Whether they’re regional specialties or family favorites, sandwiches are well-loved in many sizes, flavors, and forms, and there’s a new book completely devoted to them. The Encyclopedia of Sandwiches is by Susan Russo from Food Blogga, and the photography is by Matt Armendariz from Matt Bites. I’ve known about this book for a while since I had the pleasure of testing a recipe for it, and I recently received a review copy. The sandwiches appear in the book in alphabetical order, and there are options made with waffles, bagels, doughnuts, English muffins, cookies, pound cake, rolls, buns, and many, many different types of bread. There’s also background information on where types of sandwiches originated and suggested alternative fillings in some cases. I was unfamiliar with a few of them like the chow mein sandwich and the chip butty, but there are also well-known favorites like the dagwood, the po’boy, and sliders. There are breakfast sandwiches like the Denver sandwich and the classic breakfast sandwich on an English muffin, there’s dessert with the pound cake sandwich and the ice cream sandwich, and there are classics like the Elvis and the lobster roll. It’s a fun book to peruse for sandwich ideas, and everything is so beautifully presented, I was instantly hungry when I started turning pages. The falafel pitas was my first stop since I can’t resist the mix of crunchy fried patties and cool, crisp toppings.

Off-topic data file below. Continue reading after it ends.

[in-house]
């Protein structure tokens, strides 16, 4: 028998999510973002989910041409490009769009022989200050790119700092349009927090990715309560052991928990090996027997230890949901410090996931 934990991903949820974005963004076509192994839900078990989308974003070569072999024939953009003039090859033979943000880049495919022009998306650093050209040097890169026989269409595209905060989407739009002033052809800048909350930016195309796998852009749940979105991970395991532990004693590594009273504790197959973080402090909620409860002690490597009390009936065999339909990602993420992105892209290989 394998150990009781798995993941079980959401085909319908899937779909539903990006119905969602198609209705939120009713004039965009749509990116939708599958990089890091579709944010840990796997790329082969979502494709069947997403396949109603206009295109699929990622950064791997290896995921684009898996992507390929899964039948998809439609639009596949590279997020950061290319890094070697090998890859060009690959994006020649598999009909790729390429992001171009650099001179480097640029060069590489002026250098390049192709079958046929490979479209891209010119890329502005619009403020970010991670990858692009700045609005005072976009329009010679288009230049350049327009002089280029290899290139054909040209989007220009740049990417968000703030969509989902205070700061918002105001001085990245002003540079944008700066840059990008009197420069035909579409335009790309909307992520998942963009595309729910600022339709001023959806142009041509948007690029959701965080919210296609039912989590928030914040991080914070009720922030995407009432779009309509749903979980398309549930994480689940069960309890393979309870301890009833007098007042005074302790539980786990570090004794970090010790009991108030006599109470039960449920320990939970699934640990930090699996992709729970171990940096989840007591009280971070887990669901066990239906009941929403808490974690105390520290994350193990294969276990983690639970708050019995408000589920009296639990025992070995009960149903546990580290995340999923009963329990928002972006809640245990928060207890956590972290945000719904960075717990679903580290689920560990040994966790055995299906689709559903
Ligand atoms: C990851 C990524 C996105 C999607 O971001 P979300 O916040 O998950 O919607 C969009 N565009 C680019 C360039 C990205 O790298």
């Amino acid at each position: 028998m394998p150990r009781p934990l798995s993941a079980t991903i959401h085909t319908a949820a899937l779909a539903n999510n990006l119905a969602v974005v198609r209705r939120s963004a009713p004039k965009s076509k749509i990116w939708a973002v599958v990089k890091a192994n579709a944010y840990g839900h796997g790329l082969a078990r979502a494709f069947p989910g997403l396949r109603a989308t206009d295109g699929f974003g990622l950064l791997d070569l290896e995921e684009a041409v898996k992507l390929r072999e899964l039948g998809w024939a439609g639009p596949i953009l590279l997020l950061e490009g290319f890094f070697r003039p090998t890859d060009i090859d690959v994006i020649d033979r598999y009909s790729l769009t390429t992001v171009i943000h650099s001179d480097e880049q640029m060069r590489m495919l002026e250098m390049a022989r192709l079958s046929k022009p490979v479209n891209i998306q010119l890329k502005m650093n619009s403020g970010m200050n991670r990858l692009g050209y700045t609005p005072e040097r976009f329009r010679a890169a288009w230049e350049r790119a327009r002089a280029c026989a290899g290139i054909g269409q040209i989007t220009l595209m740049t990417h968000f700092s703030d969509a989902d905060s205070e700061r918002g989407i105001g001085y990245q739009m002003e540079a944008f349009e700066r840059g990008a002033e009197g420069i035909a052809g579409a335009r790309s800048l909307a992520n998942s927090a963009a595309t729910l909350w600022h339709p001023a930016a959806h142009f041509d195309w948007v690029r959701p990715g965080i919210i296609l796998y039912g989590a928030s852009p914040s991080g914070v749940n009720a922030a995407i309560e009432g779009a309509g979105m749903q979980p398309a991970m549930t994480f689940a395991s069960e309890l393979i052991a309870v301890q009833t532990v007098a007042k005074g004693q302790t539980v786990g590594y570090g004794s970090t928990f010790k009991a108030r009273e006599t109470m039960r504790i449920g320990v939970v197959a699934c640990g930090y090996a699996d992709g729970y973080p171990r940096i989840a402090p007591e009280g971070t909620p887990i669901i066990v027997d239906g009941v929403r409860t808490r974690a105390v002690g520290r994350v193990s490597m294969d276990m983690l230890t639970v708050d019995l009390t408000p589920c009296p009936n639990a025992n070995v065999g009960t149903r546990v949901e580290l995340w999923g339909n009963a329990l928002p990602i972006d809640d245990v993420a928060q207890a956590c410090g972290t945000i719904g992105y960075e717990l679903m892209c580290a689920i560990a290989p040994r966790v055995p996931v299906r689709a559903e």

The sandwich recipe itself is followed by one for quick and easy falafel which involves using canned chickpeas rather than soaked, dried beans. To make the falafel, minced onion and garlic were briefly sauteed before being added to a food processor with rinsed and drained canned chickpeas, chopped parsley and cilantro, cumin, cayenne, and salt. Flour and baking powder were added, and the mixture was pulsed until it formed a paste. Then, balls were shaped from the mixture, they were rolled in sesame seeds, and they were flattened before being fried for a few minutes. I also followed the recipe in the book for tzatziki, and that was a quick mix of diced cucumber, Greek yogurt, lemon juice, salt, cayenne pepper, and fresh mint. The sandwiches were built in halved pita with falafel patties, some tahini, chopped lettuce, cherry tomatoes, and tzatziki.
Pita is such a perfect container for a sandwich. In the book, it’s also used for kofta pockets and spiedini pockets. Here, the falafel fit nicely with the toppings and tzatziki, and it’s just enough bread without being too much. The flavors and textures and the hot and the cold made this great. Now, I’m eyeing the toasted chocolate sandwich, or maybe next I should try the torta or the pepper and egg sandwich. With so many good options, I'll being trying lots of different sandwiches soon.